Called also neutral/natural. It is a basic position to perform every evolution related to snowboard ride also for beginners and advanced riders.
It not depends on riding technique/style, rules are always the same. It is a consequence of physics, board construction and human motility.
Put your board on, make some squats, rotations then close your eyes and try stand natural/comfort position. Then bend your ankles, knees and hips a little. Check the rotation of your torso, to be perpendicular to bindings angles, and distribution of weight to be symmetrical on both bindings/legs.
Reason of this exercise, when eyes closed, it to have natural position depends on your bindings angles and your body, to not focus on it, just have it done naturally.
So ankles, knees and hips bent proportionally, rotation of hips and shoulders rotation to be perpendicular to bindings angles, tore positioned vertically, head pointed to forward od board, hands spread to have front hand over the backside edge or outside boards, on the backside edge side.
There are two main mistakes here:
- torso rotation
- weight distributed unevenly
Hips and shoulders (torso) rotation angle depends on your bindings angle. For alpine board 16cm width with bindings angles 60/55degrees rotation of body will be much greater than for softboot carving board with bindings angle set 30/20degrees or freestyle position with angles 15/-10degrees.
In the beginning of your snowboard adventure, torse rotation is being used to initiate of sliding turns.
The basic position with non-neutral torse rotation can complicate also initiation of carving/on-edge turns, as non-neutral rotated position forces undesirable behavior od board (like transverse bend which makes from board - propeller) which could affect as sliding when beginning of turn, instead of on-edge ride. It almost always affects as counter-rotation, which is one of the most difficult element to be eliminated from your technique. It is also really important especially between turns, to not being a turn by torse counter-rotation, but just bend a board by knees. This topic will be extended in another article.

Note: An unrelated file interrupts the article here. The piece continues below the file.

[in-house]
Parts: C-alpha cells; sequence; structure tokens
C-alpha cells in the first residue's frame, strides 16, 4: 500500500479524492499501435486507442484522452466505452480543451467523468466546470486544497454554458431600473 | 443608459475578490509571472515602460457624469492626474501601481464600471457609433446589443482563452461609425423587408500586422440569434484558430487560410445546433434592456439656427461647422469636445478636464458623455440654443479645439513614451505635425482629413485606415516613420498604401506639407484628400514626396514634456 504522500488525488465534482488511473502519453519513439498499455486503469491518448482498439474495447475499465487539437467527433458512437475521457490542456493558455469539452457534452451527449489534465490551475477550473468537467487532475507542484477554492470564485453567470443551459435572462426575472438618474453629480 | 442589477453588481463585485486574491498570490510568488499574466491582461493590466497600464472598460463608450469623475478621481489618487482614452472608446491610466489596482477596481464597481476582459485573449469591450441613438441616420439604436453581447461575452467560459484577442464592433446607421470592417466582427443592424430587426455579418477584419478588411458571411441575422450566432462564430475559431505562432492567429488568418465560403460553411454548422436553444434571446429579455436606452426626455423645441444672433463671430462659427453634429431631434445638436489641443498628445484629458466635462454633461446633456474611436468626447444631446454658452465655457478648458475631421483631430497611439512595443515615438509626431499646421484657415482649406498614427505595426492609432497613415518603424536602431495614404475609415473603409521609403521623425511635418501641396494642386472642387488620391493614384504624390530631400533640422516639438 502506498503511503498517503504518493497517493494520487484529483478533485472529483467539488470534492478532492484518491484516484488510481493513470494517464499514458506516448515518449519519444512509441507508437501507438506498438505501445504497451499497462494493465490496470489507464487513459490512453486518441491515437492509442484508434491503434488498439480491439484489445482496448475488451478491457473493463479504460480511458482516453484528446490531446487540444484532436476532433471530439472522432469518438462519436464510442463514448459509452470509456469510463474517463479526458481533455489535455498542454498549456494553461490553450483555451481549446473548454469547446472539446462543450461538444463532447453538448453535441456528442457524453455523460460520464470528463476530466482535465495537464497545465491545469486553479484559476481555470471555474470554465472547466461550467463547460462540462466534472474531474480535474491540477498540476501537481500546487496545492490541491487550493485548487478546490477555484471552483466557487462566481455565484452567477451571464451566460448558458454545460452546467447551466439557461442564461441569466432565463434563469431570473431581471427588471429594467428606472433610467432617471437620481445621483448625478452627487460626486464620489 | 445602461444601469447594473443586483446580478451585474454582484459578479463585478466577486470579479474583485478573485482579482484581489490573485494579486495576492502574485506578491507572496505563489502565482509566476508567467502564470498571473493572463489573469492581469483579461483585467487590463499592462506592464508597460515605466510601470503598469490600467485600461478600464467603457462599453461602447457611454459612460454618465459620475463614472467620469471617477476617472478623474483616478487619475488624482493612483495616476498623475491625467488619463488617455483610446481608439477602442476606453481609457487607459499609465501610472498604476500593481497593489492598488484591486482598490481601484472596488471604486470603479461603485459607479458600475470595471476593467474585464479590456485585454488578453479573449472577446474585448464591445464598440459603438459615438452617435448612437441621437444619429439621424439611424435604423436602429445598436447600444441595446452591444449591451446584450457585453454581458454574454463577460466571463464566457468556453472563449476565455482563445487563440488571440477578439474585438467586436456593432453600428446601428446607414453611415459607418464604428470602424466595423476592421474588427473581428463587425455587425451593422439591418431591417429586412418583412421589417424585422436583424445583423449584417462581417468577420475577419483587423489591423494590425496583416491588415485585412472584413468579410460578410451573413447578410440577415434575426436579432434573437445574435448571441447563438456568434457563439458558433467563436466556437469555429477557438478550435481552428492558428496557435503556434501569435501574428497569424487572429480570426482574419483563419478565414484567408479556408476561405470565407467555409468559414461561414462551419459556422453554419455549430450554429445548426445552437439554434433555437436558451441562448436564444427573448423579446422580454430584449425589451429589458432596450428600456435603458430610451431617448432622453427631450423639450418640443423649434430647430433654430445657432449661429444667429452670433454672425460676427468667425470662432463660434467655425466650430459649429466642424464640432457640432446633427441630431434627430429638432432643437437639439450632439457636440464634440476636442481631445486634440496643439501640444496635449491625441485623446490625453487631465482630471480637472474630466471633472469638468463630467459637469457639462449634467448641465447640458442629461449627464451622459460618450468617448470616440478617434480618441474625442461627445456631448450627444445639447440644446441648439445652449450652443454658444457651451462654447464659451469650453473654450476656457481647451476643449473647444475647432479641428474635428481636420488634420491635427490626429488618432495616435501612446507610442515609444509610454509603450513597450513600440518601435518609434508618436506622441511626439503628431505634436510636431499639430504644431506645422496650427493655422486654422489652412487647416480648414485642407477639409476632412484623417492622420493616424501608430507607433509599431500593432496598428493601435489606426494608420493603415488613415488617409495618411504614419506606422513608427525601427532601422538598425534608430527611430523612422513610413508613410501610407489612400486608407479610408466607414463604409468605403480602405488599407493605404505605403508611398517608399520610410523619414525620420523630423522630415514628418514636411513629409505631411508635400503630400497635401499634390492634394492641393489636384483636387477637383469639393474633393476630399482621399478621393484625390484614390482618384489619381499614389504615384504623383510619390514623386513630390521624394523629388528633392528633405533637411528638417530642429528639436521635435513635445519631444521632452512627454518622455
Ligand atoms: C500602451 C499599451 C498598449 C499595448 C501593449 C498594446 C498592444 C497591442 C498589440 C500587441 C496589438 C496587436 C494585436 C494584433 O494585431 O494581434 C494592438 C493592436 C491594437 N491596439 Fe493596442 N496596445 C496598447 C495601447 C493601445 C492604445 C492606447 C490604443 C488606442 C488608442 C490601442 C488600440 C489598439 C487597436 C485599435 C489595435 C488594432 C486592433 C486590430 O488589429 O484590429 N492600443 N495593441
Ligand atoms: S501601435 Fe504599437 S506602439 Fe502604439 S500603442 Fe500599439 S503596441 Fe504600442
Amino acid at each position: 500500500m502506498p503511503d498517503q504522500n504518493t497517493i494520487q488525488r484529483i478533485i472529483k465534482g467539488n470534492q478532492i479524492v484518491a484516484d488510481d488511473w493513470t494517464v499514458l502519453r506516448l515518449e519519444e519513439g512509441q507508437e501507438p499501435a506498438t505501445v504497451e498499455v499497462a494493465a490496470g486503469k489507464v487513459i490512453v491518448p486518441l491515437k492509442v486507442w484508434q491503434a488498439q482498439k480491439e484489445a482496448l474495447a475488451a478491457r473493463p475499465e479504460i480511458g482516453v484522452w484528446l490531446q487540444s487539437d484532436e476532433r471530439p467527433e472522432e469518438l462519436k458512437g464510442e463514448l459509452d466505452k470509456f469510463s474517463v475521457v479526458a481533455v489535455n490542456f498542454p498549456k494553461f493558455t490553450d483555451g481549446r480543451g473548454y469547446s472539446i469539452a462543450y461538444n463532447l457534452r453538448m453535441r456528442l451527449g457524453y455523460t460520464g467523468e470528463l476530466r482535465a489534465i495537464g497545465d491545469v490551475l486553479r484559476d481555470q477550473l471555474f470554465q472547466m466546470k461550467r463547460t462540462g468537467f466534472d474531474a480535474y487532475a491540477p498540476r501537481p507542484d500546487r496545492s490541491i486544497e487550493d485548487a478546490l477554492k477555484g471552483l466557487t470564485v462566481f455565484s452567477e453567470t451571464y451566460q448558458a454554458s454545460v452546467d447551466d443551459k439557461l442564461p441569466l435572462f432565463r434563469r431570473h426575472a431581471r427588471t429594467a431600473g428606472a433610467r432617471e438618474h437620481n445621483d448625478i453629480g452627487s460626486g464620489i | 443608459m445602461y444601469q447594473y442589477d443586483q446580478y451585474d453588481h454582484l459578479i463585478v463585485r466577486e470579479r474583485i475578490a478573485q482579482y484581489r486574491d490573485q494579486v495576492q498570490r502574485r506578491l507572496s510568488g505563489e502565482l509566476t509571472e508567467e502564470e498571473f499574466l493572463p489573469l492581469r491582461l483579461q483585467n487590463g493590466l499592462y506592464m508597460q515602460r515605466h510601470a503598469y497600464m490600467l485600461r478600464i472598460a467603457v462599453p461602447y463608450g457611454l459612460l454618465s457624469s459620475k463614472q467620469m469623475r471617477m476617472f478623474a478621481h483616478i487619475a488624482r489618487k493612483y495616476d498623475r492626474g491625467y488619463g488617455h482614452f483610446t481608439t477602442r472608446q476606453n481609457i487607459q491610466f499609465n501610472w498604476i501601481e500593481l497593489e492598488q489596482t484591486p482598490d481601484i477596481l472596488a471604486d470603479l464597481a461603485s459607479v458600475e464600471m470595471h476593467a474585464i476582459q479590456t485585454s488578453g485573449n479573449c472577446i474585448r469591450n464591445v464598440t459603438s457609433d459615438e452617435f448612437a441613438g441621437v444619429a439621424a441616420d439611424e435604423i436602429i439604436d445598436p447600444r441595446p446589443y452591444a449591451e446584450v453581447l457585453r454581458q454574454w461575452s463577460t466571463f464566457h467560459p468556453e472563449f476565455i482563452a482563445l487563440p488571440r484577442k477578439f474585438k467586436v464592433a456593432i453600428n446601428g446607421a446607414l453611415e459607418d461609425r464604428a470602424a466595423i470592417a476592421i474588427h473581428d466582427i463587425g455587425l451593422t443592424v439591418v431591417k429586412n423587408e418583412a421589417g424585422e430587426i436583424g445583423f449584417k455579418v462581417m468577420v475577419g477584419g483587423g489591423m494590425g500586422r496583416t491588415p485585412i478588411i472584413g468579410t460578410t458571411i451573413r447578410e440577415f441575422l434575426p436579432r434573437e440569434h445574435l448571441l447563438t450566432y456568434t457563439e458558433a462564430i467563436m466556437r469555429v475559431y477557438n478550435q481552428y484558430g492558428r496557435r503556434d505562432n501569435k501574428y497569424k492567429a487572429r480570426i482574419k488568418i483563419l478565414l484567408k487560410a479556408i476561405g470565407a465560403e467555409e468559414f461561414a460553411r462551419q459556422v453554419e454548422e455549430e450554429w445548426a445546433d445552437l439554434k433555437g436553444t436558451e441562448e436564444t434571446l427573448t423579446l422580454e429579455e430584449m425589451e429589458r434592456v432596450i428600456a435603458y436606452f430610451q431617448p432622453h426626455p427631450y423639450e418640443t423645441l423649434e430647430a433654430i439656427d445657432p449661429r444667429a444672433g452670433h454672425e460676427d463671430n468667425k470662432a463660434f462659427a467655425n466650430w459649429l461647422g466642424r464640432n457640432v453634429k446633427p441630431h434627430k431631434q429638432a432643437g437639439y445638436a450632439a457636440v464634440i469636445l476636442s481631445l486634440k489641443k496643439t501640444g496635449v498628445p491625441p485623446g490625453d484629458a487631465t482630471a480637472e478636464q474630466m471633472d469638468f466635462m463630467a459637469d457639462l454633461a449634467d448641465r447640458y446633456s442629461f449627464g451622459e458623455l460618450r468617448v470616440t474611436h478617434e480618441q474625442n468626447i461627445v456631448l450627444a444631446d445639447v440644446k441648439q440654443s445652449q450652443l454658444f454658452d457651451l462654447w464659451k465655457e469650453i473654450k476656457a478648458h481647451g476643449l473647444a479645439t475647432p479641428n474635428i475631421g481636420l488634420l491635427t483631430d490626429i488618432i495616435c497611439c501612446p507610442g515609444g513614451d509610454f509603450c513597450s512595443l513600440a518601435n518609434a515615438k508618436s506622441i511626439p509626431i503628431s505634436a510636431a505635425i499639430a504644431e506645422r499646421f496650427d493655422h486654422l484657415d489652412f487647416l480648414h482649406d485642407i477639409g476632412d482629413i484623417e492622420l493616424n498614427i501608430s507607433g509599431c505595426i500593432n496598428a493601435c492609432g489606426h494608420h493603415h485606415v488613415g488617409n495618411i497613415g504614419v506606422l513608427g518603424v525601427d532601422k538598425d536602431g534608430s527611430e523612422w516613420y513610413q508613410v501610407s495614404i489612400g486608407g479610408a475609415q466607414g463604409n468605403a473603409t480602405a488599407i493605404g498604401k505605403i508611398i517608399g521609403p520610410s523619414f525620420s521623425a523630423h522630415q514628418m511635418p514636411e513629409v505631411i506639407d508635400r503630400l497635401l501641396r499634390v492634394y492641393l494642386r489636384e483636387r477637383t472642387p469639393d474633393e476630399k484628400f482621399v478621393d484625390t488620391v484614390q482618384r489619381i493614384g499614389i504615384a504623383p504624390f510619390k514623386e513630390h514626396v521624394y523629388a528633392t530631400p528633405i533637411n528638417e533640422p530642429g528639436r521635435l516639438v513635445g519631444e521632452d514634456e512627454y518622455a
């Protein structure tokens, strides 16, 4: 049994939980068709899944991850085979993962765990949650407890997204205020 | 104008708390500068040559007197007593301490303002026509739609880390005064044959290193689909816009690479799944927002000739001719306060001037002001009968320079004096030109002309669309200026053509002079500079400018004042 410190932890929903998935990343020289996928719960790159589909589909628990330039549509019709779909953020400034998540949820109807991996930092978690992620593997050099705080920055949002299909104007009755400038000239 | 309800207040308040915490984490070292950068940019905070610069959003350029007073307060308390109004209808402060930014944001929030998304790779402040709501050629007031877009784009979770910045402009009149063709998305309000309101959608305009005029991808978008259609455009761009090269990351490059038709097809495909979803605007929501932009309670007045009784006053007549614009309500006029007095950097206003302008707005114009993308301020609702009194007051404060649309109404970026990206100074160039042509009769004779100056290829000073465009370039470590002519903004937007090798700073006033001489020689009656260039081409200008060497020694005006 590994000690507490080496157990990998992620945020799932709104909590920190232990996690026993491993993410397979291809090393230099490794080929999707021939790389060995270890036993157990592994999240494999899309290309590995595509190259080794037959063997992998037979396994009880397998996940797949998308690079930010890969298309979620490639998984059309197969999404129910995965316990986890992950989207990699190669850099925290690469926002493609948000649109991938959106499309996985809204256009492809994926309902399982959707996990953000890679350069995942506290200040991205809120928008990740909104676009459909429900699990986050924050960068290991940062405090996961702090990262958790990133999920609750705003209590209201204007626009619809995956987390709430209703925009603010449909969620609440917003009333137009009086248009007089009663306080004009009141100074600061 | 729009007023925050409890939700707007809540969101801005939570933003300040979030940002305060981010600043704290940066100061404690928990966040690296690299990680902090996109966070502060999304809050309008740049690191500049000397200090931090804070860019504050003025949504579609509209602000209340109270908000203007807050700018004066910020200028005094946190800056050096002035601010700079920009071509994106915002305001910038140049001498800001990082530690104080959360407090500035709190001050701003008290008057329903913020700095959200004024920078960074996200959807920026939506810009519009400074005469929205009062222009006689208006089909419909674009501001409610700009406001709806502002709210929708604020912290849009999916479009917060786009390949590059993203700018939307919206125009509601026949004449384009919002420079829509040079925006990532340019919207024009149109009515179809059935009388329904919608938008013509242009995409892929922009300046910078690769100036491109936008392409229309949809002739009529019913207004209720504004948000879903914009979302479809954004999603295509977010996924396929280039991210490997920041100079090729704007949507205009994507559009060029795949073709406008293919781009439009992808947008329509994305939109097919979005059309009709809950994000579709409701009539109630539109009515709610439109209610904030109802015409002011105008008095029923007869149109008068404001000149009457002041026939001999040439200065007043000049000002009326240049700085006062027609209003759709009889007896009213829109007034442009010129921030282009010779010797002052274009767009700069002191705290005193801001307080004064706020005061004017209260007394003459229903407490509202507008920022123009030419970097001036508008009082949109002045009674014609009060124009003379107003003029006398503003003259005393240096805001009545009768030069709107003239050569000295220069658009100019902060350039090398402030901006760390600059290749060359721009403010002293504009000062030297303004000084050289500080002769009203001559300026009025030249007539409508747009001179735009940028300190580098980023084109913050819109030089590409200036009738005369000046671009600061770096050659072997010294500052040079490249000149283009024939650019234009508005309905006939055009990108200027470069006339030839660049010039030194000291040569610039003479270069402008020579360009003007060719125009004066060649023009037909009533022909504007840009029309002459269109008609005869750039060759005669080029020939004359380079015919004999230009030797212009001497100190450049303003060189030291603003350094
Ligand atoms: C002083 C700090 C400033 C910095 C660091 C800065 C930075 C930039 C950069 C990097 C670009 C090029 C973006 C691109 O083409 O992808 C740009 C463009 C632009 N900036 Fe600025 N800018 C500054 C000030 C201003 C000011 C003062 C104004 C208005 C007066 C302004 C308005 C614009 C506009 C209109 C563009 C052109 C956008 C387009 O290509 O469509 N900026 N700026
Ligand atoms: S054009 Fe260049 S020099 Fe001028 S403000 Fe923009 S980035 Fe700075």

Rotation or counter-rotation could transfer torque from the body to board, which could cause by distributing more force to some parts of the board that will be overloaded, and others will be lightened, which for sure will affect your turn.
When freestyle (with angles plus/minus) will put on alpine board, his rotation most probably will be almost parallel to board. For skier, it will be almost perpendicular.
Projection of the center of gravity on board must be half a distance between bindings. To much weight on front binging will lighten tail od board, which allow pushing tail your board by torse counter-rotation, which is one of the biggest mistake.
Moving the center of gravity can be done in a many ways. All of them are incorrect.
- Move weight to the front leg (C)
- The inclination of the torso forward, like bowing someone (D)
- Move your hips to much forward, like a bow (E)
To have weight distributed to much back is really very rare situation.
W do not suggest to correct you center of weight by changing position of bindings. It needs to be corrected by the change of your body position.
When riding a board, during a turn, board is bent. Maximum fo force is between bindings. The closer to board nose and tail, the force is smaller.
The distribution of force should be as even as possible for all board/edge length.
It depends on board radius, board elasticity/stiffness and stiffness distribution along the board (because the board has more stiff center than nose and tail)
It also depends on the thing we can affect. It is our technique, which includes our position during a turn. We need to be centered on board, projection of our center of gravity must be pointed in half of the distance between bindings. If yes our weight is distributed symmetrically then the centrifugal force will be ally of our board and us.
Notice that SnowboardAcademy.pl website contents only chosen aspect of snowboarding. This is not an complex publication "how to snowboarding". The authors are responsible for any individual attempts of performing descibed snowboading elements of technique or equipment adjusting.
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